Preemptive rights refer to the right of existing stockholders of a corporation to purchase a ratable portion of shares of a new issuance of stock. As an example, if a shareholder owns 10% of the common stock of a corporation with preemtpive rights, and the corporation issues 200 new shares of common stock, the stockholder will have the right to purchase 20 of the 200 shares of stock.
The purpose of preemptive rights is to allow a shareholder to preserve his or her proportionate share in the corporation and avoid the dilution that can come through stock issuances. This is especially important where shares are issued at a price below their fair market value, because in such case shareholders who do not puchase shares in the offering actually lose value as a result of the offering.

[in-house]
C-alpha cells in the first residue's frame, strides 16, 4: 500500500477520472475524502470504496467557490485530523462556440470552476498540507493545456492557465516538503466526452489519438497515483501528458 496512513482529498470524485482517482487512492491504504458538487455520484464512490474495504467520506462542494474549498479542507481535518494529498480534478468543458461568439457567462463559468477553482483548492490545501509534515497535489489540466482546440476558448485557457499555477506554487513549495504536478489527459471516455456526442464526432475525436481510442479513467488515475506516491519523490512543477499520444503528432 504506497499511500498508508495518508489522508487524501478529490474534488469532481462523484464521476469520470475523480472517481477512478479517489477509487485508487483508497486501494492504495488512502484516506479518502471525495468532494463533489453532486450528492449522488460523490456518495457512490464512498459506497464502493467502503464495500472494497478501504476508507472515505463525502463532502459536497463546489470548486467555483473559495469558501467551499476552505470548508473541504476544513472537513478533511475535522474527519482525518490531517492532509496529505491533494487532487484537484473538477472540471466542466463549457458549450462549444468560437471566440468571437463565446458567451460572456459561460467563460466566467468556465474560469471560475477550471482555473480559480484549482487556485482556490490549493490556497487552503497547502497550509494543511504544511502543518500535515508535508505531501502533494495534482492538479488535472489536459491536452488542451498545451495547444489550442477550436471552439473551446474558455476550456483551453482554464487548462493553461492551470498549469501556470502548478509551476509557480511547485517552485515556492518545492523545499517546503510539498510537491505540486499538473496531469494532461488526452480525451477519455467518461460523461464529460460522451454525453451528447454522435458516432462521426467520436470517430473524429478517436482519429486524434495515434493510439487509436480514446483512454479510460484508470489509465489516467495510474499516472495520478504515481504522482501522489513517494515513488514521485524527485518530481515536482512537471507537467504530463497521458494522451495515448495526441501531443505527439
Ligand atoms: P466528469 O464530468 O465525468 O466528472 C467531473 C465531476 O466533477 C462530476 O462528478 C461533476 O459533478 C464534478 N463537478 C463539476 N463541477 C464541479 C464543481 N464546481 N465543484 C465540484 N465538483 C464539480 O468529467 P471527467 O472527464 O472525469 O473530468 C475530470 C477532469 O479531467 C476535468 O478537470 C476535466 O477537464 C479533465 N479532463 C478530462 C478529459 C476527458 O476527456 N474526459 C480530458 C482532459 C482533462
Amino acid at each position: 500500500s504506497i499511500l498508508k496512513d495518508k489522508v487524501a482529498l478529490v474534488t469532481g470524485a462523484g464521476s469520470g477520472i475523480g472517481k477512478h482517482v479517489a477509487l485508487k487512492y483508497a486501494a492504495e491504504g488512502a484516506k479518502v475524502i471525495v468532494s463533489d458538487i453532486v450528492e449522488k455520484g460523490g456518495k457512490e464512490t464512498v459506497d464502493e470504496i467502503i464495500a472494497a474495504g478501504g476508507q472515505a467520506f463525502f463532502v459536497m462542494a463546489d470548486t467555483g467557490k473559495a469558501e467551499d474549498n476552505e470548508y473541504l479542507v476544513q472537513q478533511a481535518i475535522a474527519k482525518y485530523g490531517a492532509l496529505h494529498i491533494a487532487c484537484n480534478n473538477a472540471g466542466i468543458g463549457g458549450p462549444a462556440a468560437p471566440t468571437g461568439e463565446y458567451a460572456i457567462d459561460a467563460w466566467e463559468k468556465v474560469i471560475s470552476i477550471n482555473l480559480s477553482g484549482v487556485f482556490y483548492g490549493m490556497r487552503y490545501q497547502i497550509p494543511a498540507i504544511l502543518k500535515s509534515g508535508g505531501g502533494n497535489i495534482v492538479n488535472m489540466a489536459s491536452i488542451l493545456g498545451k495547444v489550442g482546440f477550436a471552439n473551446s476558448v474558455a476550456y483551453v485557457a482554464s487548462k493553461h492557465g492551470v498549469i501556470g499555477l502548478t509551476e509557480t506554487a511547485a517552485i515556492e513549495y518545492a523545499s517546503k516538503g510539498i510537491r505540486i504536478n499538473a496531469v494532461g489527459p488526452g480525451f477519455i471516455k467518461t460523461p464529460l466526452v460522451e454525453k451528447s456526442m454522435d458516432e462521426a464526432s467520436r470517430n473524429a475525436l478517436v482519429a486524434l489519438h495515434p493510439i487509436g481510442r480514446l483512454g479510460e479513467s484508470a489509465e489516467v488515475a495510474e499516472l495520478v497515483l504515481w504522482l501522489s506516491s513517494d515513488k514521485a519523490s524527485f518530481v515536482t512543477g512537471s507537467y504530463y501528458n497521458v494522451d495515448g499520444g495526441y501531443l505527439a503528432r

Preemptive rights were once widely required by judicial decisions and corporate statues, but are much less common today. States have generally made preemptive rights optional, either through an "opt-in" or an "opt-out" provision in the company's charter. Although closely held corporations may choose to institute preemptive rights, such rights would be uncommon in a publicly traded corporation.